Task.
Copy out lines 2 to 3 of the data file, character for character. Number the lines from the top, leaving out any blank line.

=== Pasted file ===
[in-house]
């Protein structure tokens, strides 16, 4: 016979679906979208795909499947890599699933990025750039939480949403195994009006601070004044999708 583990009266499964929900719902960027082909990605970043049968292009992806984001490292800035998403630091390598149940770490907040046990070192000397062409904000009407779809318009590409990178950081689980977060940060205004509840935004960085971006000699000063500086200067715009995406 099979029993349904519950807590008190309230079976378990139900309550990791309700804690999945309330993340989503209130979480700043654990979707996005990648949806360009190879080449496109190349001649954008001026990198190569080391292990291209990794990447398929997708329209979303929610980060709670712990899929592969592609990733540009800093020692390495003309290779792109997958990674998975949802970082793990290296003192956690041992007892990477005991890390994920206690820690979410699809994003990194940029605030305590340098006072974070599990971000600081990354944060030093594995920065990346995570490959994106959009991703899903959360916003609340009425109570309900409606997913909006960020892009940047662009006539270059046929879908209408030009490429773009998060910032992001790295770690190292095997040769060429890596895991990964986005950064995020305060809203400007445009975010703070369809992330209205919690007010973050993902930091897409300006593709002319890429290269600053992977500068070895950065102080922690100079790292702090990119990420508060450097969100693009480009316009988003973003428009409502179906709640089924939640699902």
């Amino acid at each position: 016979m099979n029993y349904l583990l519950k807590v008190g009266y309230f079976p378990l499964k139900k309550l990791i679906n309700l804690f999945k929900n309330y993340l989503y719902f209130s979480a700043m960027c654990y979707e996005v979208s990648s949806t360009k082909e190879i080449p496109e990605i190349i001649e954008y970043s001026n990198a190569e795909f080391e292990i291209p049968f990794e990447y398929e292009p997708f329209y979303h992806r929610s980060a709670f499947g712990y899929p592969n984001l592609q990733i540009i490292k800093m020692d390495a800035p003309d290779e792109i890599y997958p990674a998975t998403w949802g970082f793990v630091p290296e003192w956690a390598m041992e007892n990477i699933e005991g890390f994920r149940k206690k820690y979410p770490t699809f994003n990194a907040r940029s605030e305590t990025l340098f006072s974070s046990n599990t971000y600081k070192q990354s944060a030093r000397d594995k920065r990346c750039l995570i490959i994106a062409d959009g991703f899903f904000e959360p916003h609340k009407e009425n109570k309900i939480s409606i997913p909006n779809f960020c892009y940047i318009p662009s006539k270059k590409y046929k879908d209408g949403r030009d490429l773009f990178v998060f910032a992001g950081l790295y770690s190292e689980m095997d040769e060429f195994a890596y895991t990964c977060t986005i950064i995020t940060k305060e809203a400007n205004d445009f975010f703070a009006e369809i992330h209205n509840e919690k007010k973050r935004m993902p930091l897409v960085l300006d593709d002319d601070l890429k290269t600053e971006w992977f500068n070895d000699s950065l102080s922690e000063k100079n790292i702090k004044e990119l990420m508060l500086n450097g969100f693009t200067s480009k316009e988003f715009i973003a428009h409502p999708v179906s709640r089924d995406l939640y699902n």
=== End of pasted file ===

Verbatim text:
């Protein structure tokens, strides 16, 4: 016979679906979208795909499947890599699933990025750039939480949403195994009006601070004044999708 583990009266499964929900719902960027082909990605970043049968292009992806984001490292800035998403630091390598149940770490907040046990070192000397062409904000009407779809318009590409990178950081689980977060940060205004509840935004960085971006000699000063500086200067715009995406 099979029993349904519950807590008190309230079976378990139900309550990791309700804690999945309330993340989503209130979480700043654990979707996005990648949806360009190879080449496109190349001649954008001026990198190569080391292990291209990794990447398929997708329209979303929610980060709670712990899929592969592609990733540009800093020692390495003309290779792109997958990674998975949802970082793990290296003192956690041992007892990477005991890390994920206690820690979410699809994003990194940029605030305590340098006072974070599990971000600081990354944060030093594995920065990346995570490959994106959009991703899903959360916003609340009425109570309900409606997913909006960020892009940047662009006539270059046929879908209408030009490429773009998060910032992001790295770690190292095997040769060429890596895991990964986005950064995020305060809203400007445009975010703070369809992330209205919690007010973050993902930091897409300006593709002319890429290269600053992977500068070895950065102080922690100079790292702090990119990420508060450097969100693009480009316009988003973003428009409502179906709640089924939640699902």
């Amino acid at each position: 016979m099979n029993y349904l583990l519950k807590v008190g009266y309230f079976p378990l499964k139900k309550l990791i679906n309700l804690f999945k929900n309330y993340l989503y719902f209130s979480a700043m960027c654990y979707e996005v979208s990648s949806t360009k082909e190879i080449p496109e990605i190349i001649e954008y970043s001026n990198a190569e795909f080391e292990i291209p049968f990794e990447y398929e292009p997708f329209y979303h992806r929610s980060a709670f499947g712990y899929p592969n984001l592609q990733i540009i490292k800093m020692d390495a800035p003309d290779e792109i890599y997958p990674a998975t998403w949802g970082f793990v630091p290296e003192w956690a390598m041992e007892n990477i699933e005991g890390f994920r149940k206690k820690y979410p770490t699809f994003n990194a907040r940029s605030e305590t990025l340098f006072s974070s046990n599990t971000y600081k070192q990354s944060a030093r000397d594995k920065r990346c750039l995570i490959i994106a062409d959009g991703f899903f904000e959360p916003h609340k009407e009425n109570k309900i939480s409606i997913p909006n779809f960020c892009y940047i318009p662009s006539k270059k590409y046929k879908d209408g949403r030009d490429l773009f990178v998060f910032a992001g950081l790295y770690s190292e689980m095997d040769e060429f195994a890596y895991t990964c977060t986005i950064i995020t940060k305060e809203a400007n205004d445009f975010f703070a009006e369809i992330h209205n509840e919690k007010k973050r935004m993902p930091l897409v960085l300006d593709d002319d601070l890429k290269t600053e971006w992977f500068n070895d000699s950065l102080s922690e000063k100079n790292i702090k004044e990119l990420m508060l500086n450097g969100f693009t200067s480009k316009e988003f715009i973003a428009h409502p999708v179906s709640r089924d995406l939640y699902n």